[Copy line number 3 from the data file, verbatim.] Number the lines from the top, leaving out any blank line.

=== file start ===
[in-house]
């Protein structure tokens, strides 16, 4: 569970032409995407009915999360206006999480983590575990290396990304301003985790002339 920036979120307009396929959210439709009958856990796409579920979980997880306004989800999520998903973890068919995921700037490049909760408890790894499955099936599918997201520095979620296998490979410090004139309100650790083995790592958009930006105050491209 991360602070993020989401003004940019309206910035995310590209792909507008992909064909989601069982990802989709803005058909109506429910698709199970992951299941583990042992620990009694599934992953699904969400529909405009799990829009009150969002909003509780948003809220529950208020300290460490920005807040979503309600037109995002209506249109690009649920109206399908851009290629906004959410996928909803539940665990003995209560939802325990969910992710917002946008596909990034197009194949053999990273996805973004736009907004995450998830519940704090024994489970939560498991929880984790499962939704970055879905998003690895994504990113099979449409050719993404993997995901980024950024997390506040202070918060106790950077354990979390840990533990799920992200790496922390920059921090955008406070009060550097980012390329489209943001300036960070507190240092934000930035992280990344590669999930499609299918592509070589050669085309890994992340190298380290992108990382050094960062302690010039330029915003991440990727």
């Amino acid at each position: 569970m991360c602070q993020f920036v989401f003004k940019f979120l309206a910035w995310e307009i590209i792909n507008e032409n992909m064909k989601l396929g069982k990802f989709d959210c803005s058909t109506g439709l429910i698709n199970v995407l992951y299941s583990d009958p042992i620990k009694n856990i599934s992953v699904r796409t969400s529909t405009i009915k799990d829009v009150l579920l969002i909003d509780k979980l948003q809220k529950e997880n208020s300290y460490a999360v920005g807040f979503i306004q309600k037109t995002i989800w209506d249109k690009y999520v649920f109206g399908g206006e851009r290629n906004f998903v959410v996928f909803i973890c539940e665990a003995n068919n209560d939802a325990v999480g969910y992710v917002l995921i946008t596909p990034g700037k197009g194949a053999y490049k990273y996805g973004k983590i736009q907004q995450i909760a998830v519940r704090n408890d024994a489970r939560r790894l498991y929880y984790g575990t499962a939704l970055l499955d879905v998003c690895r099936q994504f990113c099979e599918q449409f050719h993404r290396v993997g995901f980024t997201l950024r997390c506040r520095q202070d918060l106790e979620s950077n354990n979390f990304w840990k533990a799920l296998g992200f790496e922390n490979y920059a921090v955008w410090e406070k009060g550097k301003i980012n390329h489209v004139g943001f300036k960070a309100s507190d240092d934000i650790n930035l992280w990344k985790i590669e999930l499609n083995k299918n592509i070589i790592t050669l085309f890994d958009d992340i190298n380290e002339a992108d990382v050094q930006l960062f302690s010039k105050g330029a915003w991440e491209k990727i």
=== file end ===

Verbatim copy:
């Amino acid at each position: 569970m991360c602070q993020f920036v989401f003004k940019f979120l309206a910035w995310e307009i590209i792909n507008e032409n992909m064909k989601l396929g069982k990802f989709d959210c803005s058909t109506g439709l429910i698709n199970v995407l992951y299941s583990d009958p042992i620990k009694n856990i599934s992953v699904r796409t969400s529909t405009i009915k799990d829009v009150l579920l969002i909003d509780k979980l948003q809220k529950e997880n208020s300290y460490a999360v920005g807040f979503i306004q309600k037109t995002i989800w209506d249109k690009y999520v649920f109206g399908g206006e851009r290629n906004f998903v959410v996928f909803i973890c539940e665990a003995n068919n209560d939802a325990v999480g969910y992710v917002l995921i946008t596909p990034g700037k197009g194949a053999y490049k990273y996805g973004k983590i736009q907004q995450i909760a998830v519940r704090n408890d024994a489970r939560r790894l498991y929880y984790g575990t499962a939704l970055l499955d879905v998003c690895r099936q994504f990113c099979e599918q449409f050719h993404r290396v993997g995901f980024t997201l950024r997390c506040r520095q202070d918060l106790e979620s950077n354990n979390f990304w840990k533990a799920l296998g992200f790496e922390n490979y920059a921090v955008w410090e406070k009060g550097k301003i980012n390329h489209v004139g943001f300036k960070a309100s507190d240092d934000i650790n930035l992280w990344k985790i590669e999930l499609n083995k299918n592509i070589i790592t050669l085309f890994d958009d992340i190298n380290e002339a992108d990382v050094q930006l960062f302690s010039k105050g330029a915003w991440e491209k990727i």